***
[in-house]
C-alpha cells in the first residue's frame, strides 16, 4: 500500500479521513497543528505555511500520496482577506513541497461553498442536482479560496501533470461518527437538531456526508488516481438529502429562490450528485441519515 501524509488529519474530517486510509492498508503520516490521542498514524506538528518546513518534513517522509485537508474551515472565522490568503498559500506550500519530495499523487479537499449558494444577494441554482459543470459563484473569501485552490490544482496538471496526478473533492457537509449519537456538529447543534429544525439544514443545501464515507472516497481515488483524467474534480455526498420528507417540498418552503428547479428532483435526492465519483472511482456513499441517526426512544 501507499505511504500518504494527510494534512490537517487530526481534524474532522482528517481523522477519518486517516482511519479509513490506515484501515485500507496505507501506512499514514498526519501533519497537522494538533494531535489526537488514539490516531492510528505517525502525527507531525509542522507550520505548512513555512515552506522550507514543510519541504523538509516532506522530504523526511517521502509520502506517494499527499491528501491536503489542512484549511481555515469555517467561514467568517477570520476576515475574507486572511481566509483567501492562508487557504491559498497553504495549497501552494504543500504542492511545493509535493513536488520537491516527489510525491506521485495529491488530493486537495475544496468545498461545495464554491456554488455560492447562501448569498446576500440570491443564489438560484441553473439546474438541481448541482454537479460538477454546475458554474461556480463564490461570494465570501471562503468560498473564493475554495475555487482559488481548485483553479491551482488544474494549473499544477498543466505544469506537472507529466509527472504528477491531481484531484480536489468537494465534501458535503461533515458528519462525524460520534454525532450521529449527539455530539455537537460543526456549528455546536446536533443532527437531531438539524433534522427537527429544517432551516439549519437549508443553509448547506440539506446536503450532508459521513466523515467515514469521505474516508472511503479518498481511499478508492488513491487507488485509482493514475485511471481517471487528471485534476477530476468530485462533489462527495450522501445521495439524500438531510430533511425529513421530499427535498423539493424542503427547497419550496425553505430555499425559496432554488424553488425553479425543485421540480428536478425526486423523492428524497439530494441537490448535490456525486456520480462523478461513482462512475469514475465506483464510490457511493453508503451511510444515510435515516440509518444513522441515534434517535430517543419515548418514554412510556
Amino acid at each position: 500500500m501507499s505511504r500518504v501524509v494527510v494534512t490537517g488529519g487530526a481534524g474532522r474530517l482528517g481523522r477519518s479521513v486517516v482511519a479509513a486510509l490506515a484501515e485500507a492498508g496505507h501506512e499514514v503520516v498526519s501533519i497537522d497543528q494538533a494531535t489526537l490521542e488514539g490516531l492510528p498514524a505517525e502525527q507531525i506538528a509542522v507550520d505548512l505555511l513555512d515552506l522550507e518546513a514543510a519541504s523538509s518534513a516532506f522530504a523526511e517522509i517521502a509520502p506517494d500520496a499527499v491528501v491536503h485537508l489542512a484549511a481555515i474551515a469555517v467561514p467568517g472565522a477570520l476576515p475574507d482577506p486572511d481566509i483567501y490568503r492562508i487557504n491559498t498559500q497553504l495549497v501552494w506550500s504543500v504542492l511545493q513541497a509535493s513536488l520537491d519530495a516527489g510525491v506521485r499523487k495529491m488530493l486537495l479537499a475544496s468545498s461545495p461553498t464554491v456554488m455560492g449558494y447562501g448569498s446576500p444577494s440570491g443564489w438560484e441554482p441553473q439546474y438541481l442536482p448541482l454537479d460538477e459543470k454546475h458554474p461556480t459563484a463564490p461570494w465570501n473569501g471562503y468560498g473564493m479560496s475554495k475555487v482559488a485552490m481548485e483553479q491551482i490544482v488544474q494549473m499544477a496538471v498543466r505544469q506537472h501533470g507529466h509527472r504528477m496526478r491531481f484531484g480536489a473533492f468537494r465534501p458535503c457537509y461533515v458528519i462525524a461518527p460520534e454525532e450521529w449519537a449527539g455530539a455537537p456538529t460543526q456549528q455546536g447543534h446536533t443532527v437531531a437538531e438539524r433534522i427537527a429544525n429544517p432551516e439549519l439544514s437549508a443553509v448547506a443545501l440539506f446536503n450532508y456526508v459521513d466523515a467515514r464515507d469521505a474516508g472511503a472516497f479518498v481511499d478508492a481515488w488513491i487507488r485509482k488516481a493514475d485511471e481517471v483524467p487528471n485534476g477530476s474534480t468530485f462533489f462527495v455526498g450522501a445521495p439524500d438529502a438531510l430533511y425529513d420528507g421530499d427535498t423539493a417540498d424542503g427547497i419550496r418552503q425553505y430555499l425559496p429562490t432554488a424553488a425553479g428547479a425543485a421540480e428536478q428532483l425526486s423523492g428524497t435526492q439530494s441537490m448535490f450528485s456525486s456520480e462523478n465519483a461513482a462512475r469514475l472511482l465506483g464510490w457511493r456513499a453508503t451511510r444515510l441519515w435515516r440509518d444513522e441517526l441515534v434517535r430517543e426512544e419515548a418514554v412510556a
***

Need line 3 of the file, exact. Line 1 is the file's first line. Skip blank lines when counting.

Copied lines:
Amino acid at each position: 500500500m501507499s505511504r500518504v501524509v494527510v494534512t490537517g488529519g487530526a481534524g474532522r474530517l482528517g481523522r477519518s479521513v486517516v482511519a479509513a486510509l490506515a484501515e485500507a492498508g496505507h501506512e499514514v503520516v498526519s501533519i497537522d497543528q494538533a494531535t489526537l490521542e488514539g490516531l492510528p498514524a505517525e502525527q507531525i506538528a509542522v507550520d505548512l505555511l513555512d515552506l522550507e518546513a514543510a519541504s523538509s518534513a516532506f522530504a523526511e517522509i517521502a509520502p506517494d500520496a499527499v491528501v491536503h485537508l489542512a484549511a481555515i474551515a469555517v467561514p467568517g472565522a477570520l476576515p475574507d482577506p486572511d481566509i483567501y490568503r492562508i487557504n491559498t498559500q497553504l495549497v501552494w506550500s504543500v504542492l511545493q513541497a509535493s513536488l520537491d519530495a516527489g510525491v506521485r499523487k495529491m488530493l486537495l479537499a475544496s468545498s461545495p461553498t464554491v456554488m455560492g449558494y447562501g448569498s446576500p444577494s440570491g443564489w438560484e441554482p441553473q439546474y438541481l442536482p448541482l454537479d460538477e459543470k454546475h458554474p461556480t459563484a463564490p461570494w465570501n473569501g471562503y468560498g473564493m479560496s475554495k475555487v482559488a485552490m481548485e483553479q491551482i490544482v488544474q494549473m499544477a496538471v498543466r505544469q506537472h501533470g507529466h509527472r504528477m496526478r491531481f484531484g480536489a473533492f468537494r465534501p458535503c457537509y461533515v458528519i462525524a461518527p460520534e454525532e450521529w449519537a449527539g455530539a455537537p456538529t460543526q456549528q455546536g447543534h446536533t443532527v437531531a437538531e438539524r433534522i427537527a429544525n429544517p432551516e439549519l439544514s437549508a443553509v448547506a443545501l440539506f446536503n450532508y456526508v459521513d466523515a467515514r464515507d469521505a474516508g472511503a472516497f479518498v481511499d478508492a481515488w488513491i487507488r485509482k488516481a493514475d485511471e481517471v483524467p487528471n485534476g477530476s474534480t468530485f462533489f462527495v455526498g450522501a445521495p439524500d438529502a438531510l430533511y425529513d420528507g421530499d427535498t423539493a417540498d424542503g427547497i419550496r418552503q425553505y430555499l425559496p429562490t432554488a424553488a425553479g428547479a425543485a421540480e428536478q428532483l425526486s423523492g428524497t435526492q439530494s441537490m448535490f450528485s456525486s456520480e462523478n465519483a461513482a462512475r469514475l472511482l465506483g464510490w457511493r456513499a453508503t451511510r444515510l441519515w435515516r440509518d444513522e441517526l441515534v434517535r430517543e426512544e419515548a418514554v412510556a